AP Photo/Evan Vucci

White House: Progress on Hostage Deal, but Hamas Has No Interest in Cease-Fire

White House Deputy National Security Adviser Jon Finer joined Martha Raddatz Sunday morning on ABC’s “This Week” to discuss the Israel-Hamas war and the status of the hostages, as well as negotiations for their return. 

Finer told Raddatz that negotiations to free the hostages were ongoing, and indicated progress has been made. 

“I guess what I would say about this at this point is that these talks have clearly reached a very sensitive stage. We’re following this minute-by-minute, hour-by-hour, and have been over a number of weeks. This is an incredibly high priority for all of us in this administration, up to and including, certainly, the president. 

“What I can say about the state of the talks, and the Prime Minister of Qatar has said something similar this morning, is that some of the gaps have now narrowed; some of the issues that were at odds have now been closed out. But we are not finished. There is not yet a deal in place, and I think it would be premature to conclude that this is inevitable, given how close we have come in the past. And I think one thing that I won’t do is go through all the outstanding areas in which there are still negotiations. We don’t negotiate these things in public. But it is a very high priority to try to get this done. They’re making some progress, and we hope that that will be concluded soon so that these people can finally come home.”

Asked by Raddatz if he felt they were “much closer” to a deal than in recent weeks, Finer stated: 

“I don’t want to characterize with too many adjectives. What I will say, though, is that there has been significant progress, including in recent days, in recent hours — some of the issues where there was disagreement have now been either narrowed or an understanding has been reached, but it is not complete; it is not everything. And on something like this, I think a real cautionary note is that until it is done, and until people actually start moving and start being released, we do not want to get ahead of ourselves because things can still be derailed at the last minute.”

Raddatz asked Finer about his confidence that most of the hostages are still alive, particularly given Hamas’ indication that they are not holding all of the hostages, but that other groups are.

“So this is not something about which we have perfect clarity. Obviously, we are relying on others who have been in touch with Hamas. The United States government does not speak directly with them. But we do believe that a significant number, and most likely the majority — even the vast majority — of hostages are alive. We are certainly operating under that assumption, and we are going to work to get as many of them out — certainly including, by the way, a number of Americans who we believe are held hostage — as we can. But we do not have perfect clarity, we are not on the ground, we are not in direct contact with Hamas. But we believe, based on their representations, that there are a significant number of hostages who could be released if this deal is completed.”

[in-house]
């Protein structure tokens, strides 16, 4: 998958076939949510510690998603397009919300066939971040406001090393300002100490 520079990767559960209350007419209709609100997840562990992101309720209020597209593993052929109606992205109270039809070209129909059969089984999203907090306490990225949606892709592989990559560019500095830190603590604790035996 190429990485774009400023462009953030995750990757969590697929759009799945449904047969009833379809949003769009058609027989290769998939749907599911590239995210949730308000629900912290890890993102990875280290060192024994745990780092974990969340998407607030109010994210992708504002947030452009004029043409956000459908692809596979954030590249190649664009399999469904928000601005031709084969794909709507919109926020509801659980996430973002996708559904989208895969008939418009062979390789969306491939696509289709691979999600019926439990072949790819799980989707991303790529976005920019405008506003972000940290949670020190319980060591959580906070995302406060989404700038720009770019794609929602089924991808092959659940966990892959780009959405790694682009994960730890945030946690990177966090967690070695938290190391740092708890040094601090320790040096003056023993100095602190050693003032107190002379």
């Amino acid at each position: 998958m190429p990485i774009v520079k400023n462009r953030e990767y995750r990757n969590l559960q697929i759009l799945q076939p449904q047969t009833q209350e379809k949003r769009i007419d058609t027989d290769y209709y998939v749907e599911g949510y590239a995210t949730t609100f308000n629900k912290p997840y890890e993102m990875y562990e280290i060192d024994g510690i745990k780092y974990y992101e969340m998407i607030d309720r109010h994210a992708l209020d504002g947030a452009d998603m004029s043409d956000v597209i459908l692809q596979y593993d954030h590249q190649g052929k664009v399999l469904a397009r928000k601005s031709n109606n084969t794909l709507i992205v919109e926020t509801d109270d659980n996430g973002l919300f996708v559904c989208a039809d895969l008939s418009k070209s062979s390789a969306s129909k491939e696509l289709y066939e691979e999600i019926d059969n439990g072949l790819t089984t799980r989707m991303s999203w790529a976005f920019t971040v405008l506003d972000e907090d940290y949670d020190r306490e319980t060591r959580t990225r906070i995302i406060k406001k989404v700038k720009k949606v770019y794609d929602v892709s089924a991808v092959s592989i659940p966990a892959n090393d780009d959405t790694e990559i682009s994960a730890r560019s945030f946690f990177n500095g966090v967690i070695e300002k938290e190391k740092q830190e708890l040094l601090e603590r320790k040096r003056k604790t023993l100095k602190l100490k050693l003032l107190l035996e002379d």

Finer added that the number of hostages contemplated in such an agreement is “certainly, more than dozens.” 

However, when asked by Raddatz about the possibility of a cease-fire, Finer noted that Hamas appears to have no interest in such (despite its apologists’ clamoring). 

“Well, I’d say a few things about this. One is: We have said that certainly in the context of some sort of hostage deal, one of the things that that could enable is a much more extended period of pause that would, first and foremost, enable the hostages to actually be released safely, but that would also make it much easier to both bring humanitarian assistance into Gaza and also distribute that assistance throughout Gaza. That’s a priority for us, separate and apart from any hostage deal, but certainly, a deal and a pause would make that easier to do. And that’s been a major challenge up ’til now.

“What we are saying about a cease-fire — and I think it’s been a very clear position of this administration throughout — is that not only is Hamas not seeking a cease-fire, but they are saying that their goal is to repeat the events of October 7th — the horrific attacks that took place — again and again, to the extent that they can, until Israel is eliminated. Again, their rhetoric, obviously. We totally don’t accept that, and neither could Israel or would any country that has been subject to that sort of threat. And so calling on one side to accept a cease-fire under that circumstance — especially when Hamas retains capabilities; Israel’s military operations are not yet complete — is not something that we’re going to support at this time.”

Credit where it’s due: At least the administration (Biden’s muddled statements notwithstanding) appears to see the folly in pushing for a cease-fire with an enemy that has no interest in such, and without securing the release of the hostages. Now, if only the useful idiots howling for one could set their sights on Hamas and direct their ire where it belongs. 

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